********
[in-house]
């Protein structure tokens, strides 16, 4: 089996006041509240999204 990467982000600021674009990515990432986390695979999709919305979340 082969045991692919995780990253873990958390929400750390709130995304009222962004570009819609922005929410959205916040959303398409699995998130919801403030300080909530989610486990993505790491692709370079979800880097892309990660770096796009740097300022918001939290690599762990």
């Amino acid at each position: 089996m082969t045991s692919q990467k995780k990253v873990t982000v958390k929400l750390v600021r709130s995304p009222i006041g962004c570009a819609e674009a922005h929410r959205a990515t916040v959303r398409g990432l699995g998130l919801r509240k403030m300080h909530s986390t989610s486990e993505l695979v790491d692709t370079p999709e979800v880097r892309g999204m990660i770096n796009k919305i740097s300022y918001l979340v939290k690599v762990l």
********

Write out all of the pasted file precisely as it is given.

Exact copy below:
[in-house]
């Protein structure tokens, strides 16, 4: 089996006041509240999204 990467982000600021674009990515990432986390695979999709919305979340 082969045991692919995780990253873990958390929400750390709130995304009222962004570009819609922005929410959205916040959303398409699995998130919801403030300080909530989610486990993505790491692709370079979800880097892309990660770096796009740097300022918001939290690599762990």
């Amino acid at each position: 089996m082969t045991s692919q990467k995780k990253v873990t982000v958390k929400l750390v600021r709130s995304p009222i006041g962004c570009a819609e674009a922005h929410r959205a990515t916040v959303r398409g990432l699995g998130l919801r509240k403030m300080h909530s986390t989610s486990e993505l695979v790491d692709t370079p999709e979800v880097r892309g999204m990660i770096n796009k919305i740097s300022y918001l979340v939290k690599v762990l």